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Publication numberUS7373117 B2
Publication typeGrant
Application numberUS 10/528,639
PCT numberPCT/EP2003/010588
Publication dateMay 13, 2008
Filing dateSep 23, 2003
Priority dateSep 23, 2002
Fee statusPaid
Also published asUS20060025087, US20090170451
Publication number10528639, 528639, PCT/2003/10588, PCT/EP/2003/010588, PCT/EP/2003/10588, PCT/EP/3/010588, PCT/EP/3/10588, PCT/EP2003/010588, PCT/EP2003/10588, PCT/EP2003010588, PCT/EP200310588, PCT/EP3/010588, PCT/EP3/10588, PCT/EP3010588, PCT/EP310588, US 7373117 B2, US 7373117B2, US-B2-7373117, US7373117 B2, US7373117B2
InventorsJohan Nilsson
Original AssigneeTelefonaktiebolaget Lm Ericsson (Publ)
Export CitationBiBTeX, EndNote, RefMan
External Links: USPTO, USPTO Assignment, Espacenet
Power control in telecommunications networks
US 7373117 B2
Abstract
A radio frequency transmitter is power controlled using a controlling system including an integrating controller, together with an inner and an outer control loop. A tracking signal supplied by the inner loop to the integrating controller of the outer loop is used to avoid windup problems when the transmitted power is saturated.
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Claims(8)
1. A method for controlling a radio frequency (RF) transmitter, the method comprising:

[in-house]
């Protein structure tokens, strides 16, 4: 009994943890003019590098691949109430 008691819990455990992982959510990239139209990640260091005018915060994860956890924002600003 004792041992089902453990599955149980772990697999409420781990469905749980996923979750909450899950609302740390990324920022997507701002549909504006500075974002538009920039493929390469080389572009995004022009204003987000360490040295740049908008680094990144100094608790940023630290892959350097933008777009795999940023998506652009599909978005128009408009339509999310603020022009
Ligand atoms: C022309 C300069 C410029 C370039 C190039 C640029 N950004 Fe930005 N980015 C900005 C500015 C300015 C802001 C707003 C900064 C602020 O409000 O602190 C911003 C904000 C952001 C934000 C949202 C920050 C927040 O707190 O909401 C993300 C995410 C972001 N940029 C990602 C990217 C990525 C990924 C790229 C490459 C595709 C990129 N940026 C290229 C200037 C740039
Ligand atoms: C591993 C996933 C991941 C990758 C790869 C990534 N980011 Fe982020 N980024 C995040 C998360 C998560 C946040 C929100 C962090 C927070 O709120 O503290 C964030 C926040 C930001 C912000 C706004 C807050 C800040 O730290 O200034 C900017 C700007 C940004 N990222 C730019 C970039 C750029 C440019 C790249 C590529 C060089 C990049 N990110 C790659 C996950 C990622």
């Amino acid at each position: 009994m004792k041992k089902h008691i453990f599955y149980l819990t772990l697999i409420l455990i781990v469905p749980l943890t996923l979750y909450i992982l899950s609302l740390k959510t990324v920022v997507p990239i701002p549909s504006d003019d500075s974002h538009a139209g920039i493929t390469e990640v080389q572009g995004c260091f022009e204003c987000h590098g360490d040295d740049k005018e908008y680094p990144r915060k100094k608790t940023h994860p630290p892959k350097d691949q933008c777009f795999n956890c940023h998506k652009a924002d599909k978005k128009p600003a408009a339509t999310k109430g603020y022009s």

using an integrating controller to produce a reference value of a first quality measure from a first error signal wherein the first error signal is based on a reference value of a second quality measure and an estimated value of the second quality measure, wherein the integrating controller is one of a proportional integrating (PI) controller having the transfer function:
SIR r = e * K + 1 s ( e * K T i + e s T t )
in which SIRr is the reference value of the first quality measure, e is the error in quality measure, K is a constant, es is the tracking signal and Ti and Tt are time constants relating to the integration and tracking unit respectively, or a proportional integrating derivative (PID) controller;
producing an estimated value of the first quality measure relating to an actual value of the first quality measure; and
supplying a tracking signal related to the estimated value of the first quality measure and the reference value of a first quality measure to the integrating controller.
2. A method for controlling a radio frequency (RF) transmitter, the method comprising:
using an integrating controller to produce a reference value of a first quality measure from a first error signal wherein the first error signal is based on a reference value of a second quality measure and an estimated value of the second quality measure;